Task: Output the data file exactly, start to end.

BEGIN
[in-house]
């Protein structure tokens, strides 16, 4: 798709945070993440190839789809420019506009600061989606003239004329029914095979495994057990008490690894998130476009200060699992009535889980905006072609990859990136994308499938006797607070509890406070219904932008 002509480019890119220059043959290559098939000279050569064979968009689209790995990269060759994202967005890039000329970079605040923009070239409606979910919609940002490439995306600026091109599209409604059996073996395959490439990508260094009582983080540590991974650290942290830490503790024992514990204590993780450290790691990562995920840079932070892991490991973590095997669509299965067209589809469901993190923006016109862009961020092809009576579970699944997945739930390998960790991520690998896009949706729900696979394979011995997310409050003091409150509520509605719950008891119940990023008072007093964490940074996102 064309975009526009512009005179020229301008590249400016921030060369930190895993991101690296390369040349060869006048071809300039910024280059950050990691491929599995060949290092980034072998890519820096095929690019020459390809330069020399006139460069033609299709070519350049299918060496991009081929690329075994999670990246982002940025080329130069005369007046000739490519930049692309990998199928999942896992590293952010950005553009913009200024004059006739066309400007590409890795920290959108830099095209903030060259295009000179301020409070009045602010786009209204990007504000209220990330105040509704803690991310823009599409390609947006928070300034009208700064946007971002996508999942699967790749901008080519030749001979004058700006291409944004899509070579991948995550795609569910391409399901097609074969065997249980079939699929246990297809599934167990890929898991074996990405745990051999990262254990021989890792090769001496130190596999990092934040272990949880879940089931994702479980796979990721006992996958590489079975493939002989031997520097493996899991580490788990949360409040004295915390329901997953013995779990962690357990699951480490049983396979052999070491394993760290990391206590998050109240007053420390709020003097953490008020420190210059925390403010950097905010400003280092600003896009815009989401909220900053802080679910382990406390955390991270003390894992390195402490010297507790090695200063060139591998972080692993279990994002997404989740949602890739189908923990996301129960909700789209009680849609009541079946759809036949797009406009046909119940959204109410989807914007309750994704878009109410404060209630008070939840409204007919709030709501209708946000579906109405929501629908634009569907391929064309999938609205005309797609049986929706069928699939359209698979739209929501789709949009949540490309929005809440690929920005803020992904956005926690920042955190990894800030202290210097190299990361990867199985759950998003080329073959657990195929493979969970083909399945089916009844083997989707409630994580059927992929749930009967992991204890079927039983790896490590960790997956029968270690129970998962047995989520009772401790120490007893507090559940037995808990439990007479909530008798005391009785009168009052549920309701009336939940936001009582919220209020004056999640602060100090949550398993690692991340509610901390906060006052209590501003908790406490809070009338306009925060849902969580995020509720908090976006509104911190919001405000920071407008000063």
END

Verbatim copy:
[in-house]
């Protein structure tokens, strides 16, 4: 798709945070993440190839789809420019506009600061989606003239004329029914095979495994057990008490690894998130476009200060699992009535889980905006072609990859990136994308499938006797607070509890406070219904932008 002509480019890119220059043959290559098939000279050569064979968009689209790995990269060759994202967005890039000329970079605040923009070239409606979910919609940002490439995306600026091109599209409604059996073996395959490439990508260094009582983080540590991974650290942290830490503790024992514990204590993780450290790691990562995920840079932070892991490991973590095997669509299965067209589809469901993190923006016109862009961020092809009576579970699944997945739930390998960790991520690998896009949706729900696979394979011995997310409050003091409150509520509605719950008891119940990023008072007093964490940074996102 064309975009526009512009005179020229301008590249400016921030060369930190895993991101690296390369040349060869006048071809300039910024280059950050990691491929599995060949290092980034072998890519820096095929690019020459390809330069020399006139460069033609299709070519350049299918060496991009081929690329075994999670990246982002940025080329130069005369007046000739490519930049692309990998199928999942896992590293952010950005553009913009200024004059006739066309400007590409890795920290959108830099095209903030060259295009000179301020409070009045602010786009209204990007504000209220990330105040509704803690991310823009599409390609947006928070300034009208700064946007971002996508999942699967790749901008080519030749001979004058700006291409944004899509070579991948995550795609569910391409399901097609074969065997249980079939699929246990297809599934167990890929898991074996990405745990051999990262254990021989890792090769001496130190596999990092934040272990949880879940089931994702479980796979990721006992996958590489079975493939002989031997520097493996899991580490788990949360409040004295915390329901997953013995779990962690357990699951480490049983396979052999070491394993760290990391206590998050109240007053420390709020003097953490008020420190210059925390403010950097905010400003280092600003896009815009989401909220900053802080679910382990406390955390991270003390894992390195402490010297507790090695200063060139591998972080692993279990994002997404989740949602890739189908923990996301129960909700789209009680849609009541079946759809036949797009406009046909119940959204109410989807914007309750994704878009109410404060209630008070939840409204007919709030709501209708946000579906109405929501629908634009569907391929064309999938609205005309797609049986929706069928699939359209698979739209929501789709949009949540490309929005809440690929920005803020992904956005926690920042955190990894800030202290210097190299990361990867199985759950998003080329073959657990195929493979969970083909399945089916009844083997989707409630994580059927992929749930009967992991204890079927039983790896490590960790997956029968270690129970998962047995989520009772401790120490007893507090559940037995808990439990007479909530008798005391009785009168009052549920309701009336939940936001009582919220209020004056999640602060100090949550398993690692991340509610901390906060006052209590501003908790406490809070009338306009925060849902969580995020509720908090976006509104911190919001405000920071407008000063």